Vocalist Irene Aebi, Lacy's widow, opened with short versions of "As Usual and "Ring of Bone featuring Lacy protégé Jeremy Udden. She launched the second half with Udden and pianist Daniel Tepfer on "Le Jardin and closed with the epic "Futurities , featuring guest vocalists Sunny Kim and Sean Wood. Judi Silvano joined in on the Robert Creeley-inspired "Inside My Head . Thomas Buckner performed a haunting song cycle with Rudd and the rhythm section. Don Byron offered an incredible "Tips on solo clarinet, apparently reading a transcription from a laptop. For sheer drama, nothing surpassed Teitelbaum's nebulous samples of himself and Lacy performing as a duo in 1968. For a brief and eerie moment, Lacy was in the room.
Loren Stillman tends to record with piano - his new Fresh Sound disc, It Could Be Anything, features Gary Versace. But at the Bowery Poetry Club (Oct. 4th), the young alto saxophonist mined the talents of guitarist Ben Monder. Eivind Opsvik played bass and Monder's drummer of choice, Ted Poor, completed the lineup. Monder was new to this difficult music, but he started strong, negotiating the wide intervals of "Evil Olive in tight unison with the horn. Stillman's advanced harmony, too, posed little problem: Monder gave every piece a spacious yet strong chordal foundation. Stillman's solos were labyrinthine, voracious, technically astute but always musical. His tricky forms and rhythms demanded intense focus from Opsvik and Poor, yet the music never sounded like work.
"Evil Olive was one of two moderate straight-eighth tempos, the other being "Skin . Throughout the set, Poor managed to articulate prescribed accents and still leave the soloists largely unencumbered. The warped funk at the start of "Drawn Inward was one of his best moments. On "Noushka-Foo , the first of two pieces in 3/4, Opsvik played the melody and the first solo before Stillman and Monder entered with a contrapuntal theme - a refreshing departure from the unison approach. "Gnu , in a more swing-based feel, began with a complex alto line that playfully mimicked the walking bass and involved exaggerated shifts in dynamics. The anomalous coda came as a pleasant jolt.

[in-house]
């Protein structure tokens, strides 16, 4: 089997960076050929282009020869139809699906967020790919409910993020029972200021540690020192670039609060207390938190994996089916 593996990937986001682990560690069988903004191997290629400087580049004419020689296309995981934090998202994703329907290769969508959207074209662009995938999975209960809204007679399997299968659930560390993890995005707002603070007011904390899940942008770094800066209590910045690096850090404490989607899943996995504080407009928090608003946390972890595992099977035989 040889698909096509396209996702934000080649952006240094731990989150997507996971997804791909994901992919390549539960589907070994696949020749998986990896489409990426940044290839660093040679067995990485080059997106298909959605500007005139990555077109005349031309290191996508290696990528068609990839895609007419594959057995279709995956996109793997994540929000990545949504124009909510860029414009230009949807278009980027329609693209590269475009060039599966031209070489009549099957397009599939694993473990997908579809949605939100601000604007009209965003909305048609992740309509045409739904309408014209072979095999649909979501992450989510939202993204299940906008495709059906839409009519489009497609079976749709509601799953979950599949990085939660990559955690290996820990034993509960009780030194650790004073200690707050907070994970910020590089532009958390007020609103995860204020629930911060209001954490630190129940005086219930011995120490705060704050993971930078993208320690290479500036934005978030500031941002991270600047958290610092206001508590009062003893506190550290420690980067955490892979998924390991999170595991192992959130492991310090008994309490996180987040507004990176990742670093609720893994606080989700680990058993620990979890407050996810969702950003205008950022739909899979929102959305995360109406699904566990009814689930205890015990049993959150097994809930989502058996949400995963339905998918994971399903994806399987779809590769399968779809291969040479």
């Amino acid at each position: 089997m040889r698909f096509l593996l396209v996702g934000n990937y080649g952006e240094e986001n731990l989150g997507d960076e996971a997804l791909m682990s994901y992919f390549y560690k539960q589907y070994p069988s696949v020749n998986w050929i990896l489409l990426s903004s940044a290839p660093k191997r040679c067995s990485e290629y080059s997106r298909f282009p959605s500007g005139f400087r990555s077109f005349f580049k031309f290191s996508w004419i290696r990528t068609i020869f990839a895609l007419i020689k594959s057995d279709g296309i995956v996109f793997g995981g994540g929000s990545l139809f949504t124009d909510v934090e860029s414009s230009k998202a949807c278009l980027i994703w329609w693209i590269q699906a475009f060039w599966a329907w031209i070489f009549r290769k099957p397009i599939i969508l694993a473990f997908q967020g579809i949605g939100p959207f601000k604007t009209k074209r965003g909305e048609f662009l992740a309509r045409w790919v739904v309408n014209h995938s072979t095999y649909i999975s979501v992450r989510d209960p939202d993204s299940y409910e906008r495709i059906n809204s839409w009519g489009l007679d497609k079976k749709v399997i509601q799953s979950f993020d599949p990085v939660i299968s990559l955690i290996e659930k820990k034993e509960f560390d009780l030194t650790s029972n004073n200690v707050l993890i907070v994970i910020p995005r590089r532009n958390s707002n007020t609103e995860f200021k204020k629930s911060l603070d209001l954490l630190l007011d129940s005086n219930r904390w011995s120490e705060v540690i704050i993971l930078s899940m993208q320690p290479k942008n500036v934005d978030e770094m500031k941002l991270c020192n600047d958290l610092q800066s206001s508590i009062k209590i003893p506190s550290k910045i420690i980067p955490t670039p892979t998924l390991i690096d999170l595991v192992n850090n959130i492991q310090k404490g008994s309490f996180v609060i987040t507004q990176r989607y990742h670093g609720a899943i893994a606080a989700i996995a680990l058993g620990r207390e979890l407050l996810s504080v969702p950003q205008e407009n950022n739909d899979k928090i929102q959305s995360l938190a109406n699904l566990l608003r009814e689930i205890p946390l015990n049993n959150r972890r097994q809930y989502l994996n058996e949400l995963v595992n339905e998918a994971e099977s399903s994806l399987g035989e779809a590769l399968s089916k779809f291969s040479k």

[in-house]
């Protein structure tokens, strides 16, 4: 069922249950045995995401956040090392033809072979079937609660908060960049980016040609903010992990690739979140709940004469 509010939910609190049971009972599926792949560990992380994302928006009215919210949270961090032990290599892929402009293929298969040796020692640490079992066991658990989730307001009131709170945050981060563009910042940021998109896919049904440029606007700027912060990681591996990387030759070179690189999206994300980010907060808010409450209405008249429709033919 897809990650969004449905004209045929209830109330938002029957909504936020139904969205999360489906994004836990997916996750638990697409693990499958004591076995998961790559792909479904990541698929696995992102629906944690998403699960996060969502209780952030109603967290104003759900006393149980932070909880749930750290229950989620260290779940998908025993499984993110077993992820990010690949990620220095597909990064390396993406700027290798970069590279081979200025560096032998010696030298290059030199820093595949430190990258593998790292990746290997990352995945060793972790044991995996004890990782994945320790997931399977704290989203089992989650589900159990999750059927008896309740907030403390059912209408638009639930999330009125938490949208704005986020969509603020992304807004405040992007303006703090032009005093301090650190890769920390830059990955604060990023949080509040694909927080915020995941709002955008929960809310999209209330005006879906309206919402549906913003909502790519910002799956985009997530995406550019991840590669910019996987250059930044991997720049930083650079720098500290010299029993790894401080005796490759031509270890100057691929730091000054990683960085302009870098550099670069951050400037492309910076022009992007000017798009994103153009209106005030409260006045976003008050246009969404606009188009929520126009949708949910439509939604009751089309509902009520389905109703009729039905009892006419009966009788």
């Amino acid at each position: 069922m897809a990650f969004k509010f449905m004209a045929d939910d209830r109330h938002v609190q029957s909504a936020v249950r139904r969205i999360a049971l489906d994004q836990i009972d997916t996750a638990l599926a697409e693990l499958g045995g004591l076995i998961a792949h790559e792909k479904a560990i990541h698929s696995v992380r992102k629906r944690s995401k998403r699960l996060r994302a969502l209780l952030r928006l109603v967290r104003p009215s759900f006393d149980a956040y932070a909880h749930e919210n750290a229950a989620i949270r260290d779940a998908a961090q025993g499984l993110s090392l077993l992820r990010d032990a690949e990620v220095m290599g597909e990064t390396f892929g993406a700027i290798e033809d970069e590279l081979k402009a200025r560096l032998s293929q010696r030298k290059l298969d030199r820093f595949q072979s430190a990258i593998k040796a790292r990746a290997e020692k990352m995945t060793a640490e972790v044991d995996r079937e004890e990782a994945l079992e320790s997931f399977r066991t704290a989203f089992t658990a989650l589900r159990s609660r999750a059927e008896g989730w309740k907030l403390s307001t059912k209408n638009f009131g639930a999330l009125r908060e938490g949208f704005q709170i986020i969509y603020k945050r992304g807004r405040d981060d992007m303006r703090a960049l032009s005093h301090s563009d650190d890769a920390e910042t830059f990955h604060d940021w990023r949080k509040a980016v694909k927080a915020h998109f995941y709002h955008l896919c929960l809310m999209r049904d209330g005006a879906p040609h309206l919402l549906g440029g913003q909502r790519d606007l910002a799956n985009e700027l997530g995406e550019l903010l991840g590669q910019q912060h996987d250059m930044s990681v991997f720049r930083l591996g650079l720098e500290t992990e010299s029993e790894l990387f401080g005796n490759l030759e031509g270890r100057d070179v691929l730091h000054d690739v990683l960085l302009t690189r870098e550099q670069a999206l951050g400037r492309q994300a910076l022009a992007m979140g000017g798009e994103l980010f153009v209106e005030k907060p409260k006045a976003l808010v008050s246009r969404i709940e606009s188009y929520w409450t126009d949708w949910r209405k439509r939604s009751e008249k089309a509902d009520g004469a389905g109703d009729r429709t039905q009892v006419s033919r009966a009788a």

~ David Adler
Last month's 3-week-long Don Cherry Festival at the Stone featured on Oct. 17th the highly anticipated duo of trumpeter Bill Dixon (a Cherry contemporary) and bassist Henry Grimes (a former Cherry collaborator) in a two-set evening billed as "Gifts for Don Cherry and "Don Cherry's Gifts , leading one to believe at least one set would be dedicated to Cherry the composer. Instead the rather unique pairing of master instrumentalists did something neither had done together for 39 years, almost to the date: that is, play together (in 1966, they recorded on Cecil Taylor's seminal Conquistador!).
The unrehearsed spontaneous creations featured Dixon's processed trumpet blown effects assuming the lead voice role as Grimes offered needed framework with his assured, barely amplified acoustic pizzicato. Grimes eventually settled into the set with a masterful arco technique that not only became more impressive than his plucking but more appropriate, serving as an ideal sonic complement and sounding as supernatural as Dixon.
The moments where Dixon would sneak in rather than rely on technology worked better with Grimes' lines. His notes and tone were crisply and cleanly performed, as were his intentional occasional smeared runs, the sole Cherry-like aspect that night (other than Dixon's occasional spoken anecdote). When the space revealed itself in the music though, Grimes and thus this duo excelled.
On Sep. 26th, history was made by pianist Keith Jarrett. Performing at Carnegie Hall for the first time in 30 years, it was his first and only North American solo piano concert in a decade and, like his recent release (Radiance, ECM), fully improvised.